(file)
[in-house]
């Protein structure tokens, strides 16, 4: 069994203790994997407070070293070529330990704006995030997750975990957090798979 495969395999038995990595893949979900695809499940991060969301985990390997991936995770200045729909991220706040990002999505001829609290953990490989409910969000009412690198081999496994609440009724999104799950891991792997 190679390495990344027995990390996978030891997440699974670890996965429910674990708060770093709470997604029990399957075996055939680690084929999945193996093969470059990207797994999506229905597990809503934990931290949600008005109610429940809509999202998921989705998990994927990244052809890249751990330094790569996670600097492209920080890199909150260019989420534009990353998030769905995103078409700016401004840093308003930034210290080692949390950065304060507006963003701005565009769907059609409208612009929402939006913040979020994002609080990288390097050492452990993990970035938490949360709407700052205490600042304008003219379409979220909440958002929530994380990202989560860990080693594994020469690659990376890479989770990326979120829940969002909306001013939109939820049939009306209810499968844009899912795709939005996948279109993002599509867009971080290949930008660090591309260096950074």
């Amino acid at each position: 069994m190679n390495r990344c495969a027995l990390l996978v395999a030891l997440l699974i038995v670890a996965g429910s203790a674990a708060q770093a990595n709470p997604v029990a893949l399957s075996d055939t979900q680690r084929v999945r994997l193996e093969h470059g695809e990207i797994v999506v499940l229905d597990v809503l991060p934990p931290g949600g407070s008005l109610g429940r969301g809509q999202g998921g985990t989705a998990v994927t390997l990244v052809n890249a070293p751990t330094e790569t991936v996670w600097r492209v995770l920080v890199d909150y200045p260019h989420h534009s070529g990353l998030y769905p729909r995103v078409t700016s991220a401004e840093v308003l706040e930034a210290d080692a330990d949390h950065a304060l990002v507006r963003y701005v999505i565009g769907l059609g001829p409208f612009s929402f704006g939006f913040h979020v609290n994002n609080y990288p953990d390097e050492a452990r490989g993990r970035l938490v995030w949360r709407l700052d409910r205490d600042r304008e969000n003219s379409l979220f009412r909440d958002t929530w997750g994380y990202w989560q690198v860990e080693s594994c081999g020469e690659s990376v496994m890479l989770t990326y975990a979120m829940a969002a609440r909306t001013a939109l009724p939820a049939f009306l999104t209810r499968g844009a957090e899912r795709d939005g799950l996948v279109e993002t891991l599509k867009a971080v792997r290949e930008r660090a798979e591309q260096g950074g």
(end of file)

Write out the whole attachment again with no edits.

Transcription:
[in-house]
């Protein structure tokens, strides 16, 4: 069994203790994997407070070293070529330990704006995030997750975990957090798979 495969395999038995990595893949979900695809499940991060969301985990390997991936995770200045729909991220706040990002999505001829609290953990490989409910969000009412690198081999496994609440009724999104799950891991792997 190679390495990344027995990390996978030891997440699974670890996965429910674990708060770093709470997604029990399957075996055939680690084929999945193996093969470059990207797994999506229905597990809503934990931290949600008005109610429940809509999202998921989705998990994927990244052809890249751990330094790569996670600097492209920080890199909150260019989420534009990353998030769905995103078409700016401004840093308003930034210290080692949390950065304060507006963003701005565009769907059609409208612009929402939006913040979020994002609080990288390097050492452990993990970035938490949360709407700052205490600042304008003219379409979220909440958002929530994380990202989560860990080693594994020469690659990376890479989770990326979120829940969002909306001013939109939820049939009306209810499968844009899912795709939005996948279109993002599509867009971080290949930008660090591309260096950074």
């Amino acid at each position: 069994m190679n390495r990344c495969a027995l990390l996978v395999a030891l997440l699974i038995v670890a996965g429910s203790a674990a708060q770093a990595n709470p997604v029990a893949l399957s075996d055939t979900q680690r084929v999945r994997l193996e093969h470059g695809e990207i797994v999506v499940l229905d597990v809503l991060p934990p931290g949600g407070s008005l109610g429940r969301g809509q999202g998921g985990t989705a998990v994927t390997l990244v052809n890249a070293p751990t330094e790569t991936v996670w600097r492209v995770l920080v890199d909150y200045p260019h989420h534009s070529g990353l998030y769905p729909r995103v078409t700016s991220a401004e840093v308003l706040e930034a210290d080692a330990d949390h950065a304060l990002v507006r963003y701005v999505i565009g769907l059609g001829p409208f612009s929402f704006g939006f913040h979020v609290n994002n609080y990288p953990d390097e050492a452990r490989g993990r970035l938490v995030w949360r709407l700052d409910r205490d600042r304008e969000n003219s379409l979220f009412r909440d958002t929530w997750g994380y990202w989560q690198v860990e080693s594994c081999g020469e690659s990376v496994m890479l989770t990326y975990a979120m829940a969002a609440r909306t001013a939109l009724p939820a049939f009306l999104t209810r499968g844009a957090e899912r795709d939005g799950l996948v279109e993002t891991l599509k867009a971080v792997r290949e930008r660090a798979e591309q260096g950074g």